The two newest members of the NACC’s Editorial Advisory Panel are chaplains Isabelita Boquiren and Elaine Chan.
Since February, Ms. Boquiren has been manager of spiritual care of Carondelet Health Network, which includes two hospitals in Tucson and one in Nogales, AZ. Prior to accepting this post, she was a hospital lead chaplain, a chaplain/patient advocate, and a hospice chaplain.
Ms. Boquiren studied at the University of California Davis Medical Center.
She said that she was drawn to chaplaincy by a “deepening affection to a new way of seeing, listening and experiencing God in others in their joys, celebrations, sufferings, wounds, and in their dying.” In addition, she recalled, her mother was a “gentle influence” that inspired her to become a chaplain. “Seeing her be compassion, courage, faith, hope, and love to the family and to others, despite the cross and suffering, provided me the blessing to lean on the ‘power at work in us.’”
Ms. Boquiren also has ministered as regional coordinator for the poverty community program of Catholic Charities, as missionary worker for the Pontifical Mission Societies, and as a lay member that “gave voice to the role of the laity in Vatican II’s call for lay participation in Rome,” and as copy desk writer for the Philippines’ Catholic newspaper, which she said “aimed to expose the cry of the poor and the trials of children of the garbage dumps, and the struggles of life in the slums.” She also took lessons on how to care for the destitute and the dying with Blessed Mother Teresa in Calcutta, India.
Her away-from-work activities include nature walks, cooking, gardening, playing the Native-American flute, and writing. “I love belonging to the NACC community of gifted chaplain colleagues and especially the privilege of being on the Vision Editorial Advisory Panel, where I experience the interchange of stimulating ideas for articles to write and the honor of being able to contribute to a publication featuring the work of inspired, talented writers.”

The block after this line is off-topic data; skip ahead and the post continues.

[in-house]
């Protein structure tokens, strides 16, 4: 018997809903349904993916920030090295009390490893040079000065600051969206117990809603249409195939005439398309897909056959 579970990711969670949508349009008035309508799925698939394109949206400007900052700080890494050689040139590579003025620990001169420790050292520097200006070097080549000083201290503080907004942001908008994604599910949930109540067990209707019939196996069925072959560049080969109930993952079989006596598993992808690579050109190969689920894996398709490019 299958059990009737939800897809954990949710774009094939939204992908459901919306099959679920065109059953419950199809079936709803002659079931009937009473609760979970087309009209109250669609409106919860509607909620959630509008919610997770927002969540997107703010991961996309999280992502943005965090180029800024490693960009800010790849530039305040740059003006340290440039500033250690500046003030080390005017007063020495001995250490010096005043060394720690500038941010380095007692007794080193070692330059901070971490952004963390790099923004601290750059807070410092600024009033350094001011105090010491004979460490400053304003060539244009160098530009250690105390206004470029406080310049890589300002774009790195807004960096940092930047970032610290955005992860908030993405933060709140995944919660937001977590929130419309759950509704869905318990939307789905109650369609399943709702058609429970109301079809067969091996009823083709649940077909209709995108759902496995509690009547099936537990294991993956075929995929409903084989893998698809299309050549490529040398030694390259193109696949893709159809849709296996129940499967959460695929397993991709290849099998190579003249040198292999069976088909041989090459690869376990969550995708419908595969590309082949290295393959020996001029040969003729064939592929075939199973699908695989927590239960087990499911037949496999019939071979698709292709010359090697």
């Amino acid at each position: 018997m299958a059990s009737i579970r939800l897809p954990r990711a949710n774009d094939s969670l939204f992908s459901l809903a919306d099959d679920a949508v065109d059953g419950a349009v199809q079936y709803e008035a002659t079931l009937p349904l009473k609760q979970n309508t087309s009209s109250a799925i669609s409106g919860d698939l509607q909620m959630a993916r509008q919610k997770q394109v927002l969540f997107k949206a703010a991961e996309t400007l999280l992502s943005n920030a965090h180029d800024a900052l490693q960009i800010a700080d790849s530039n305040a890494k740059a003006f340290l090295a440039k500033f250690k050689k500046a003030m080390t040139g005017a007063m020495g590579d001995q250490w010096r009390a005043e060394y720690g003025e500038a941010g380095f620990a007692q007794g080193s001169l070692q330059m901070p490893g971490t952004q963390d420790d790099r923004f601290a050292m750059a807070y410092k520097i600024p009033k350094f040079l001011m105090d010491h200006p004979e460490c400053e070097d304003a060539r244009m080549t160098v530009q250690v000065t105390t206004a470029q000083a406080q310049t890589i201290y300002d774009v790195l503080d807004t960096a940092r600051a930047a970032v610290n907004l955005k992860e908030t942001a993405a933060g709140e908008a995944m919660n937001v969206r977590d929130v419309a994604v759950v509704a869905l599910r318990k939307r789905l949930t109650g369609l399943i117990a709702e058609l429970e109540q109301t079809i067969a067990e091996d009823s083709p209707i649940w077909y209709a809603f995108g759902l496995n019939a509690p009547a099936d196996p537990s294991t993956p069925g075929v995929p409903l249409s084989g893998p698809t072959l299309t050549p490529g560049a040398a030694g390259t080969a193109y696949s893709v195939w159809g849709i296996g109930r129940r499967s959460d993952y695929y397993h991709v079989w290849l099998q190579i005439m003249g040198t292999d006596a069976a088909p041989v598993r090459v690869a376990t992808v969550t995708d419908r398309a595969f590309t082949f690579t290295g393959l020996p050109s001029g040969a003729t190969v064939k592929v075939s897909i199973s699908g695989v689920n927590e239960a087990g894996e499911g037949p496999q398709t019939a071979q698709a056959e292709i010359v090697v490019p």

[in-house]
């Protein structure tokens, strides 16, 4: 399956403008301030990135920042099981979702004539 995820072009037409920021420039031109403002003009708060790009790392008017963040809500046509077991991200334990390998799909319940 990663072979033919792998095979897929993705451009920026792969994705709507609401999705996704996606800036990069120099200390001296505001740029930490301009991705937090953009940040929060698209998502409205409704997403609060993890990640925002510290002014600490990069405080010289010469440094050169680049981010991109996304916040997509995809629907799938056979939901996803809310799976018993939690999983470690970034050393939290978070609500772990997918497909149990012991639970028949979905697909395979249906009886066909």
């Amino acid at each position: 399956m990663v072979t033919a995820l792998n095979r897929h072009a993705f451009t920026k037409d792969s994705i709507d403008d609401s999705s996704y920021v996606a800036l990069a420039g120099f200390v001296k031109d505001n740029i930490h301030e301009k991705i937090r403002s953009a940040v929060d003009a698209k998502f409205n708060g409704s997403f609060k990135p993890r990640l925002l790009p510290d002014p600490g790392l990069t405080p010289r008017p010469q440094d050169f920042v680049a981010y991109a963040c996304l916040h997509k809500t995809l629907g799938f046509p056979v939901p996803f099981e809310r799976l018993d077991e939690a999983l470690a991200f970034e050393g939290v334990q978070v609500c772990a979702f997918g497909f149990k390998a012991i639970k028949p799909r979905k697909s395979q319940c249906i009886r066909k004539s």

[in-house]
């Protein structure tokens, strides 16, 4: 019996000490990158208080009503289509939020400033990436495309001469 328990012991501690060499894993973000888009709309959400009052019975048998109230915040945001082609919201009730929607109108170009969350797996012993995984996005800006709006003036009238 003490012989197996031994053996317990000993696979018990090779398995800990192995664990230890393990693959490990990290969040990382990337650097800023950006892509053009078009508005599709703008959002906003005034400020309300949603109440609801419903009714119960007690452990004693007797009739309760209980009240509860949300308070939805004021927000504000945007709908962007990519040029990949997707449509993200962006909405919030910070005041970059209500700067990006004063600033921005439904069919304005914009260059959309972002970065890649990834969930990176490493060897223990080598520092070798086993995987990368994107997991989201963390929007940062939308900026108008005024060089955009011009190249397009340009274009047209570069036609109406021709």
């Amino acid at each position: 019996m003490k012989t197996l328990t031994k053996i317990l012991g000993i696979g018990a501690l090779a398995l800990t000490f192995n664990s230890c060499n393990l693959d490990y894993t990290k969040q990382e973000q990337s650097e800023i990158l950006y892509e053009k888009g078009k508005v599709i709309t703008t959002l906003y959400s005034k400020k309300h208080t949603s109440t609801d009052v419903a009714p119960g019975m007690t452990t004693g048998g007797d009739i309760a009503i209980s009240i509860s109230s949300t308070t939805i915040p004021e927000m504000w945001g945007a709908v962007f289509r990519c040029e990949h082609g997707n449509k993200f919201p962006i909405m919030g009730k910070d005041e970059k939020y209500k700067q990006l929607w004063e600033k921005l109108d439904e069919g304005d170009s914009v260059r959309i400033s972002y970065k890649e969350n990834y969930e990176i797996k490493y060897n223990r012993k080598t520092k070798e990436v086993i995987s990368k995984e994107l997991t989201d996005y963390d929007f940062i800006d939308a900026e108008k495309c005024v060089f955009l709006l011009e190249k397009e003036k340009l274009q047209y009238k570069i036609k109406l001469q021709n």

She also enjoys being with her “chaplains in progress – my three children, six grandchildren, and a great-grandchild – all sources of delight and inspiration.”
Ms. Chan is the staff chaplain at New York Hospital Queens in New York. She has been in this position for six months. Previously she was the Catholic chaplain at Beth Israel Brooklyn where she served for nine years. She did two units of CPE with Sister Julie Houser at Queens General Hospital and another two at Beth Israel.
Ms. Chan is a first generation Chinese-American, the oldest of seven children. Her parents are originally from Toishan, China. Her parents left there for Hong Kong when the Communists began taking over China. They immigrated to the United States in 1958. In Hong Kong Ms. Chan’s father was baptized a Roman Catholic. Both Ms. Chan and her mother were baptized in the Church of Transfiguration in New York.
Ms. Chan helped out at her parents’ Chinese laundry while attending school at Our Lady of Pompeii in the West Village of New York. During the recession of the 1970s, her family lost their business and went to work in the garment factories of Chinatown. As a teenager, Ms. Chan helped out at the factory as well as at her aunt’s grocery store in Little Italy. All the while, she also helped to raise her siblings as well as to attend Chinese language classes after school or on Sundays.
Ms. Chan did her undergraduate studies at New York University and has a B.A. in journalism. After attending a year-long Industrial Area Foundation leadership training program on how to put your faith into action, she decided to go for graduate studies in community organization and planning at Hunter College School of Social Work. Upon graduation, Ms. Chan worked at various faith-based organizations on the Lower East Side of Manhattan as well as served as a program officer for a women’s foundation.
In 1994, she attended a summer program at Maryknoll School of Theology. In 1995, she was a member of the Church Women United delegation to the Non-Governmental Organization Women’s Conference in Beijing, China. In 2002, Ms. Chan continued her studies at New York Theological Seminary where she earned a master’s of divinity. It was at NYTS that she discovered a call to chaplaincy.
She’s pleased to be a new member of the NACC Editorial Advisory Panel and hopes to be a frequent contributing writer to Vision.